• Holding the home long term: If not selling for 10+ years, fixed rates ensure predictable, stable payments for the entire time.
  • Rates are low currently. Today's fixed rates of around 6% are still relatively low historically, and locking them in provides peace of mind.
  • Minimize payment shock risk: The certainty of fixed payments is preferable if you are on a tight budget or entering retirement soon.
  • Strong preference for stability: You highly value knowing your mortgage expense will remain unchanged over decades.
  • Plan significant home improvements. An ARM could make sense if you are not upgrading since you may move before the rate spikes.

Unless you expect to move quickly, current low fixed rates provide long-term stability compared to the risk of variable ARM rates over decades.

ARM vs. Fixed: Impact on Monthly Payments

Let's compare the potential mortgage payment impacts of an ARM vs. a fixed-rate loan:

Initial payments: 5-1 ARM rates are around 0.625% lower currently, initially saving roughly $125 monthly on a $300,000 balance.

ARM payment adjustments: After year 5, a 1-2% annual rate increase could raise payments by around $100–200 per year on that balance.

Fixed-rate consistency: A 30-year fixed payment remains the same through the full 30-year term, regardless of rate changes.

Refinancing a fixed rate: If rates fall in the future, you'd have to refinance to lower a fixed-rate payment, taking on closing costs.

Lifetime interest costs: ARMs cost less interest if sold in 5-7 years. Long-term, fixed rates produce more significant interest savings.

Evaluate whether the ARM interest rate risk outweighs the fixed rate stability and long-term savings. Your time horizon at home is critical.

How to Decide: ARM or Fixed Mortgage Rate?

Determining if an adjustable-rate mortgage or fixed-rate loan makes the most financial sense depends largely on your situation.

  • Consider if you can handle payment increases or prefer payment certainty.
  • Look at total ARM costs if rates rise over time and how much payments could increase.
  • Determine the breakeven point where ARM savings are no longer more advantageous than closing costs to eventually refinance into a fixed rate.
  • Project your timeline for staying in the home and whether you'll move before the potential rate spikes.
  • Compare interest rates for 5-1 ARM loans to current fixed mortgage rates and determine the initial savings.
  • Review your budget to see if you qualify for the monthly payments at the highest potential ARM interest rate.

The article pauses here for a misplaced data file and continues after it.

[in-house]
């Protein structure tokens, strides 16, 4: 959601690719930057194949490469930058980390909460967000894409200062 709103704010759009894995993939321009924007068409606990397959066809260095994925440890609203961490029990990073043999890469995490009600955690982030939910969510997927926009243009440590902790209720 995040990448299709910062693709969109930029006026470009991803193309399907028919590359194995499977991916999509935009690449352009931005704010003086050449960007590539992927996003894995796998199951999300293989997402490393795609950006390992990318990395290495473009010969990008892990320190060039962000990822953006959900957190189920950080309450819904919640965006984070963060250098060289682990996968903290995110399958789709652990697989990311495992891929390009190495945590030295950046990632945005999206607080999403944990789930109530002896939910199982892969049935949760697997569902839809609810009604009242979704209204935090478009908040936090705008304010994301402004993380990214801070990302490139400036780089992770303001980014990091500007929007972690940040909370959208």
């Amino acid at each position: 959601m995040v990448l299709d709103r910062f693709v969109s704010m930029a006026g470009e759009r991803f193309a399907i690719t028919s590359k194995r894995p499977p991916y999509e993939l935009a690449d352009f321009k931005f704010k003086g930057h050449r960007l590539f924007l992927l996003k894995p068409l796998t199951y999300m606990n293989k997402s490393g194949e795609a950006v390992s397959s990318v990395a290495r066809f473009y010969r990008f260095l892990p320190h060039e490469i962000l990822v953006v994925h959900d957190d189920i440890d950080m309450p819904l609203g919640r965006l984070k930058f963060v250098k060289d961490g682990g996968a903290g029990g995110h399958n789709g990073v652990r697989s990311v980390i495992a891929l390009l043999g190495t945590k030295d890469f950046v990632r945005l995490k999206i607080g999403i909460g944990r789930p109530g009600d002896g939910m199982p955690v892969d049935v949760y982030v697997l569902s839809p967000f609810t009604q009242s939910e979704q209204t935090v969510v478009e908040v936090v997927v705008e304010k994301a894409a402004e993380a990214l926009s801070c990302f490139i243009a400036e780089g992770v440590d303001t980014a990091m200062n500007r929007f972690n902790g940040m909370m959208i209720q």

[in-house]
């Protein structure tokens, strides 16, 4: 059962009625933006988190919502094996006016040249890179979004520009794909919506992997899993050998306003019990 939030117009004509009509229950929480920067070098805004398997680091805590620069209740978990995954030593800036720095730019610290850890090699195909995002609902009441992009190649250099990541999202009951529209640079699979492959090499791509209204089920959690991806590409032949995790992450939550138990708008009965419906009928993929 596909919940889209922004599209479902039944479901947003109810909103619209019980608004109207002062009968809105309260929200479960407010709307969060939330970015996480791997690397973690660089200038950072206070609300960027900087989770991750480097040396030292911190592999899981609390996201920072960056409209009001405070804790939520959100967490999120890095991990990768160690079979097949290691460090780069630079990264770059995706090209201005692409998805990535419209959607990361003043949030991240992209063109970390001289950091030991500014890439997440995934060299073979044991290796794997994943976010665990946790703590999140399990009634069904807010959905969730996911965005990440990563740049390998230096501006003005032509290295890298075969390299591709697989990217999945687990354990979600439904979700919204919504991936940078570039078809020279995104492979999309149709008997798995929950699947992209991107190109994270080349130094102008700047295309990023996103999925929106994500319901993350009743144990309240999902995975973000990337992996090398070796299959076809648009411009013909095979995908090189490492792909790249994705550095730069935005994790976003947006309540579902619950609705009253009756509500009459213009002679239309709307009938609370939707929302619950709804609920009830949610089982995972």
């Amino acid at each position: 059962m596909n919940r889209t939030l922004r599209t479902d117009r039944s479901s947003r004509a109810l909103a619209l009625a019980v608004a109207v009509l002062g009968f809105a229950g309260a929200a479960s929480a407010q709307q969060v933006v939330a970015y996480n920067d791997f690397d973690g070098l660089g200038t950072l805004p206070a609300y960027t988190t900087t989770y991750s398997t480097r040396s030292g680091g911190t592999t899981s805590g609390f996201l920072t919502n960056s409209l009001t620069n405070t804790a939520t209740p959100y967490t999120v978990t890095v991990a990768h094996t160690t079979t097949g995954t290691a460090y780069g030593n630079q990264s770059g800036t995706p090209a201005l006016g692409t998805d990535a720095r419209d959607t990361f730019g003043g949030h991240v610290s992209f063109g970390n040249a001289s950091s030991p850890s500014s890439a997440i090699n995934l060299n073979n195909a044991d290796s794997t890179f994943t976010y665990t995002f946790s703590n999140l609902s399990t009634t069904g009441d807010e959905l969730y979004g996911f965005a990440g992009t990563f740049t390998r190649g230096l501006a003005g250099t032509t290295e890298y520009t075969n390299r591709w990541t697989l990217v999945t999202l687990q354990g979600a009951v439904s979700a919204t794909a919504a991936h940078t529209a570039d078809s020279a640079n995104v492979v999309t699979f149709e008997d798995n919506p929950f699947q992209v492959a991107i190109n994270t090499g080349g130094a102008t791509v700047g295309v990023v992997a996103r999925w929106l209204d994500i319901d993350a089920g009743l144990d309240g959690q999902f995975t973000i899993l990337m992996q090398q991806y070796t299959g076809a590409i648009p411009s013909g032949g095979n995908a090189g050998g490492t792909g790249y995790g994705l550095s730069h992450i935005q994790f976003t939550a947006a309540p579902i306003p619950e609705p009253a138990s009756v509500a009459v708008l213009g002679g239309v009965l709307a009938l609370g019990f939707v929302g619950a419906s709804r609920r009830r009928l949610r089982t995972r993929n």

Doing a breakeven analysis and "stress testing" your budget will help determine if a 5-1 ARM or fixed-rate mortgage aligns better with your home financing needs and goals.

Refinancing an ARM Into a Fixed-Rate Loan

If initial discounted rates were attractive, but ARM rates rose to unaffordable levels later on, you may want to refinance into a fixed-rate mortgage. This allows you to lock in a stable payment for the remainder of your term.

But running the numbers in advance is critical to see if refinancing an ARM makes sense for your situation if rates spike. Just like with any mortgage, you'll need to qualify for a new fixed loan and cover closing costs to refinance out of your adjustable ARM.

Adjustable Rate Mortgage (ARM): Flexibility with Some Risk

Adjustable-rate mortgages (ARM) offer flexibility but come with some risk. At the beginning of the loan, you typically enjoy a lower interest rate, often referred to as the rate for the first five years. This initial rate can be significantly lower than you'd find with a fixed-rate mortgage, allowing for lower monthly payments.

However, after the initial period, often five years, the interest rate can adjust based on market conditions. This is known as the rate resets. The adjustment frequency varies but typically occurs annually, and the speed can change every year after that.

ARMs are structured around a specific index, like the Cost of Funds Index (COFI) or the Secured Overnight Financing Rate (SOFR), plus a margin determined by your lender. When the index rises, your interest rate and monthly payments can also increase, which means you could end up with higher prices over time.

While ARMs can provide a lower interest rate for the first few years of the loan, it's essential to carefully consider your financial situation and your tolerance for potential rate increases before choosing this option. Mortgage lenders often offer a range of loan types, so it's crucial to thoroughly evaluate your loan options and choose one that aligns with your long-term financial goals.

Conclusion: Is a 5-1 ARM the Best Option for Your Home Loan?

In conclusion, a 5-1 ARM can be a viable option for homebuyers seeking flexibility in their mortgage terms. While it offers lower initial interest rates and potential savings in the short term, there are risks associated with potential rate increases after the initial fixed period.

It is important to carefully consider your financial goals and tolerance for risk before committing to a 5-1 ARM. Consulting with a mortgage advisor can provide valuable insights and guidance in making an informed decision about your home loan options. Take the time to evaluate all factors involved and make the choice that aligns best with your long-term financial objectives.

Consumer Handbook on Adjustable-rate Mortgages

Recommended Reading

Frequently Asked Questions about Conventional Loans
How Do Conventional Loan Points Work?
Conventional Loan Interest Rates: Today's Market Rates
How Much Down Payment for a Conventional Loan?